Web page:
Born and bred in the East End of London, Dreda Say Mitchell has seen it all from the inside. After a string of jobs as a waitress, chambermaid and catering assistant she realised her dream of becoming a teacher. During this time she saw a new generation of East Enders grappling with the same problems she had but in an even more violent and unforgiving world. Dreda's books are inspired by the gritty, tough and criminal world she grew up in. She still lives in London's East End. Her debut, RUNNING HOT, was published in 2004 and won the Crime Writers' Association's John Creasey Memorial Dagger Award for best first novel. She is the author of eight more novels and is currently writing the FLESH AND BLOOD series, set on 'The Devil's Estate' in Mile End. In 2016, she became a Reading Ambassador for the Reading Agency to promote literacy and libraries.Website: www.dredasaymitchell.com Facebook: /dredasaymitchell Twitter: @DredaMitchell

Elin Hilderbrand

Elin Hilderbrand grew up in Pennsylvania and is a graduate of the University of Iowa's Writers' Workshop, where she was a teaching/writing fellow. She now lives with her husband and their three children on Nantucket, Massachusetts, where her novels are set.You can follow Elin on Twitter @elinhilderbrand or find out more on her Facebook page www.facebook.com/ElinHilderbrand.

Jake Arnott

Jake Arnott was born in 1961, and lives in London. He is the author of THE LONG FIRM, published by Sceptre in 1999 and subsequently made into an acclaimed BBC TV series. His second novel, HE KILLS COPPERS, was also made into a series by Channel 4. He has since published the novels TRUECRIME, JOHNNY COME HOME, THE DEVIL'S PAINTBRUSH and THE HOUSE OF RUMOUR.

John Connolly

John Connolly is author of the Charlie Parker mysteries, The Book of Lost Things, the Samuel Johnson novels for young adults and, with his partner, Jennifer Ridyard, co-author of the Chronicles of the Invaders. John Connolly's debut - EVERY DEAD THING - introduced the character of Private Investigator Charlie Parker, and swiftly launched him right into the front rank of thriller writers. All his subsequent novels have been Sunday Times bestsellers. He was the winner of the 2016 CWA Short Story Dagger for On the Anatomization of an Unknown Man (1637) by Frans Mier from NIGHT MUSIC: Nocturnes Vol 2.In 2007 he was awarded the Irish Post Award for Literature. He was the first non-American writer to win the US Shamus award and the first Irish writer to win an Edgar award. BOOKS TO DIE FOR, which he edited with Declan Burke, was the winner of the 2013 Anthony, Agatha and Macavity awards for Best Non-Fiction work.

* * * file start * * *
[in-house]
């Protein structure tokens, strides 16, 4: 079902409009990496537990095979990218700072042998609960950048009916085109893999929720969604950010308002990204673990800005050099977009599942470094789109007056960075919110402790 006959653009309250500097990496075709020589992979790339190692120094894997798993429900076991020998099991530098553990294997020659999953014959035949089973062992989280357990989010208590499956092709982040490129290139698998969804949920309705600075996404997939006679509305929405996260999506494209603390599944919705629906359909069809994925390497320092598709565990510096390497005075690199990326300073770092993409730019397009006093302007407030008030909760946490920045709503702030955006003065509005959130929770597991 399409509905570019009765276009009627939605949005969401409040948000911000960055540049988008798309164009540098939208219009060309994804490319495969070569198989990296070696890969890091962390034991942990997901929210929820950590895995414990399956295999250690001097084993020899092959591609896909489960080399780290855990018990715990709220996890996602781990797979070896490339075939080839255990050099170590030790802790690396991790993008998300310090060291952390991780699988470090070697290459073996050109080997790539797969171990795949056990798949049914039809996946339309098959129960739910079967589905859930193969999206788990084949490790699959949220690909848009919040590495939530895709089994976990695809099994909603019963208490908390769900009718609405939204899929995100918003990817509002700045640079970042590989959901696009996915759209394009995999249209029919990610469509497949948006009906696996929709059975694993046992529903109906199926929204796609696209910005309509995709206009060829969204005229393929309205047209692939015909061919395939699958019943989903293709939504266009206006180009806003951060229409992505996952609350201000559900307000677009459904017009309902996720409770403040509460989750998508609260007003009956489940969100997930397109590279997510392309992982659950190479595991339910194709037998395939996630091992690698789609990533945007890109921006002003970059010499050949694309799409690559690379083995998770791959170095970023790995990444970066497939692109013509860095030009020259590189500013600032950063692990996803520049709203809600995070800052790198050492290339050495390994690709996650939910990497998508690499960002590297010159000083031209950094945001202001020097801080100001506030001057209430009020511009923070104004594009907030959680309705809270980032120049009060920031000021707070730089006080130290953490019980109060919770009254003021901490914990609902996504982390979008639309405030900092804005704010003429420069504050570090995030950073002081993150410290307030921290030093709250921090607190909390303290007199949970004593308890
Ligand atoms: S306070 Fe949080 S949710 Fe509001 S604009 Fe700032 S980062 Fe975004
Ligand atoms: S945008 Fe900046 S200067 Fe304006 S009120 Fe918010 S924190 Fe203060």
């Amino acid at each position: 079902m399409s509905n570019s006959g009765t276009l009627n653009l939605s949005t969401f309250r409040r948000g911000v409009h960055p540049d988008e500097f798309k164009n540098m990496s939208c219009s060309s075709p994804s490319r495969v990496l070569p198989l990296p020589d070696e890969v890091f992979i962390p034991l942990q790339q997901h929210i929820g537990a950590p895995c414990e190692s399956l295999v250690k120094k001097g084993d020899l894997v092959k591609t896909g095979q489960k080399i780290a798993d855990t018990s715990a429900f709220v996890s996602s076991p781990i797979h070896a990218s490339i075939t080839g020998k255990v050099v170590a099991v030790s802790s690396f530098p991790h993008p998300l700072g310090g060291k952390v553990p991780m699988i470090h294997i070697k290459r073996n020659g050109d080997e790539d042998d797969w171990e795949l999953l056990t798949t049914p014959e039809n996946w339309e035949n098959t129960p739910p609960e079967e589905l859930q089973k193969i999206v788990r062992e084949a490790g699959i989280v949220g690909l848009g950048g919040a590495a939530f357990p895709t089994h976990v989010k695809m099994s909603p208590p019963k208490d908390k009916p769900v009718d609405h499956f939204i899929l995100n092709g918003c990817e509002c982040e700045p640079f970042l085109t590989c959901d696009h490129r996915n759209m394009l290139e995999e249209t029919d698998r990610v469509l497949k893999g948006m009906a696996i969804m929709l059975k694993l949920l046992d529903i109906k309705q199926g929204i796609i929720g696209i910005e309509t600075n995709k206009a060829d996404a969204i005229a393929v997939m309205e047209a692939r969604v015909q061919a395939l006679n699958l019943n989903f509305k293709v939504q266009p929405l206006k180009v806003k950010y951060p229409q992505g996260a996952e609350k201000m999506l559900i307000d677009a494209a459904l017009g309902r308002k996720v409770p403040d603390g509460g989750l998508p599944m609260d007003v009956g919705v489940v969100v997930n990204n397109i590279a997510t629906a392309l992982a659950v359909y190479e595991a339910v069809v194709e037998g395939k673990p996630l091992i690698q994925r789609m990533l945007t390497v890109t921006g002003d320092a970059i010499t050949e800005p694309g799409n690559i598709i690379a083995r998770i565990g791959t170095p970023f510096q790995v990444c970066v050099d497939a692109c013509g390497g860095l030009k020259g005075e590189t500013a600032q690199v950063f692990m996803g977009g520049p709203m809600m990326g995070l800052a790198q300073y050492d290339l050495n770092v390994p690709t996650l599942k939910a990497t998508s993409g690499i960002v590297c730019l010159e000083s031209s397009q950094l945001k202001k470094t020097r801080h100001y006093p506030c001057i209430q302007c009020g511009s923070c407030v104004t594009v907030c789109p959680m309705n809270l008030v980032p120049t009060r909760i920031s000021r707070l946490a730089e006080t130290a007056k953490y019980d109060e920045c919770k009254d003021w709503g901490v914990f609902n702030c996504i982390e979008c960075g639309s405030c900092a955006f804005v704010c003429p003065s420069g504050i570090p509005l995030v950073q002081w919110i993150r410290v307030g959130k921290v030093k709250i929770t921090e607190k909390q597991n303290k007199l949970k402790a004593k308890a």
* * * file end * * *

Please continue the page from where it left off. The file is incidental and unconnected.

Jojo Moyes

Jojo Moyes was born in 1969 and brought up in London. A journalist and writer, she worked for the Independent until 2001. She lives in East Anglia with her husband and three children.Jojo has twice won the Romantic Novelists' Association Novel of the Year Award: in 2011 for The Last Letter From Your Lover and in 2003 for Foreign Fruit. The Ship of Brides and Silver Bay were shortlisted for the 2005 and 2007 RNA award and Silver Bay was shortlisted for the inaugural Good Housekeeping 2007 Book of the Year award. You can read Jojo's blog or find out more from her website, www.jojomoyes.com, follow her on Twitter @jojomoyes or find her on Facebook at www.facebook.com/jojo.moyes.